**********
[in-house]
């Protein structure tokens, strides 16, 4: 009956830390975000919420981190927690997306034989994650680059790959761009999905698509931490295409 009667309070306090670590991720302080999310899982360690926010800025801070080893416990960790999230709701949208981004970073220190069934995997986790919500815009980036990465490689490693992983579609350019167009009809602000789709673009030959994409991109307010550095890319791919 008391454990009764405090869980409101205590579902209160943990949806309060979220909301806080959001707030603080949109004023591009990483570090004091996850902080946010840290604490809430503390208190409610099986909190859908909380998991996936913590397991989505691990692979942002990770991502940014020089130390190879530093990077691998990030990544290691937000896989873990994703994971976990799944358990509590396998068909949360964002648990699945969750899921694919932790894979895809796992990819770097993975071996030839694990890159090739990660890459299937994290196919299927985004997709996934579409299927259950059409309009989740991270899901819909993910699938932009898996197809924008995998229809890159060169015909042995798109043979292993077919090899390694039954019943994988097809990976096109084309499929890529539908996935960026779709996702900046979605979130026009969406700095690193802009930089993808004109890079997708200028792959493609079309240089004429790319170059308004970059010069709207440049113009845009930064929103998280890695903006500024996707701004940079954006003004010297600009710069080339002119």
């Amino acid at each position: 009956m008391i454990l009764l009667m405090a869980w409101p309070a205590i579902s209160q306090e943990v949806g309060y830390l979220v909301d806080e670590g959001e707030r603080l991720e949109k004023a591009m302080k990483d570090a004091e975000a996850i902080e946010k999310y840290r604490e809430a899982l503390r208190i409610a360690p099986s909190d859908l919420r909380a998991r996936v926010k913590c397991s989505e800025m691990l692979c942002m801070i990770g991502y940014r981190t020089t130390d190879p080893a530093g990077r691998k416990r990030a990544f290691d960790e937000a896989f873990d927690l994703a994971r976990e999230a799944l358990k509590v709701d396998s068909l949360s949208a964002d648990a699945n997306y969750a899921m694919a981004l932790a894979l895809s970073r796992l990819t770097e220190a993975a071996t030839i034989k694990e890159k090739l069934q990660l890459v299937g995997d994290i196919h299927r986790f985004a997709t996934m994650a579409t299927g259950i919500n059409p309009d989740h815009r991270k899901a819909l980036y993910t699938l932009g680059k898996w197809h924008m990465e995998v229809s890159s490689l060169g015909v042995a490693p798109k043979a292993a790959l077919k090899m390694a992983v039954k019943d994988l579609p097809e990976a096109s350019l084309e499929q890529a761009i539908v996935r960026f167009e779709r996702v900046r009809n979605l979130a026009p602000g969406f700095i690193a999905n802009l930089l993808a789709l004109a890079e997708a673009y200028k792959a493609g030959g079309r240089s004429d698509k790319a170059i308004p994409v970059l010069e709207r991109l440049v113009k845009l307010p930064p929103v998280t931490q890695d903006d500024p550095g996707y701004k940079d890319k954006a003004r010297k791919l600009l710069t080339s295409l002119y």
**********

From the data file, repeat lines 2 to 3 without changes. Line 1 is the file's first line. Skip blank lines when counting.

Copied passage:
């Protein structure tokens, strides 16, 4: 009956830390975000919420981190927690997306034989994650680059790959761009999905698509931490295409 009667309070306090670590991720302080999310899982360690926010800025801070080893416990960790999230709701949208981004970073220190069934995997986790919500815009980036990465490689490693992983579609350019167009009809602000789709673009030959994409991109307010550095890319791919 008391454990009764405090869980409101205590579902209160943990949806309060979220909301806080959001707030603080949109004023591009990483570090004091996850902080946010840290604490809430503390208190409610099986909190859908909380998991996936913590397991989505691990692979942002990770991502940014020089130390190879530093990077691998990030990544290691937000896989873990994703994971976990799944358990509590396998068909949360964002648990699945969750899921694919932790894979895809796992990819770097993975071996030839694990890159090739990660890459299937994290196919299927985004997709996934579409299927259950059409309009989740991270899901819909993910699938932009898996197809924008995998229809890159060169015909042995798109043979292993077919090899390694039954019943994988097809990976096109084309499929890529539908996935960026779709996702900046979605979130026009969406700095690193802009930089993808004109890079997708200028792959493609079309240089004429790319170059308004970059010069709207440049113009845009930064929103998280890695903006500024996707701004940079954006003004010297600009710069080339002119």
């Amino acid at each position: 009956m008391i454990l009764l009667m405090a869980w409101p309070a205590i579902s209160q306090e943990v949806g309060y830390l979220v909301d806080e670590g959001e707030r603080l991720e949109k004023a591009m302080k990483d570090a004091e975000a996850i902080e946010k999310y840290r604490e809430a899982l503390r208190i409610a360690p099986s909190d859908l919420r909380a998991r996936v926010k913590c397991s989505e800025m691990l692979c942002m801070i990770g991502y940014r981190t020089t130390d190879p080893a530093g990077r691998k416990r990030a990544f290691d960790e937000a896989f873990d927690l994703a994971r976990e999230a799944l358990k509590v709701d396998s068909l949360s949208a964002d648990a699945n997306y969750a899921m694919a981004l932790a894979l895809s970073r796992l990819t770097e220190a993975a071996t030839i034989k694990e890159k090739l069934q990660l890459v299937g995997d994290i196919h299927r986790f985004a997709t996934m994650a579409t299927g259950i919500n059409p309009d989740h815009r991270k899901a819909l980036y993910t699938l932009g680059k898996w197809h924008m990465e995998v229809s890159s490689l060169g015909v042995a490693p798109k043979a292993a790959l077919k090899m390694a992983v039954k019943d994988l579609p097809e990976a096109s350019l084309e499929q890529a761009i539908v996935r960026f167009e779709r996702v900046r009809n979605l979130a026009p602000g969406f700095i690193a999905n802009l930089l993808a789709l004109a890079e997708a673009y200028k792959a493609g030959g079309r240089s004429d698509k790319a170059i308004p994409v970059l010069e709207r991109l440049v113009k845009l307010p930064p929103v998280t931490q890695d903006d500024p550095g996707y701004k940079d890319k954006a003004r010297k791919l600009l710069t080339s295409l002119y």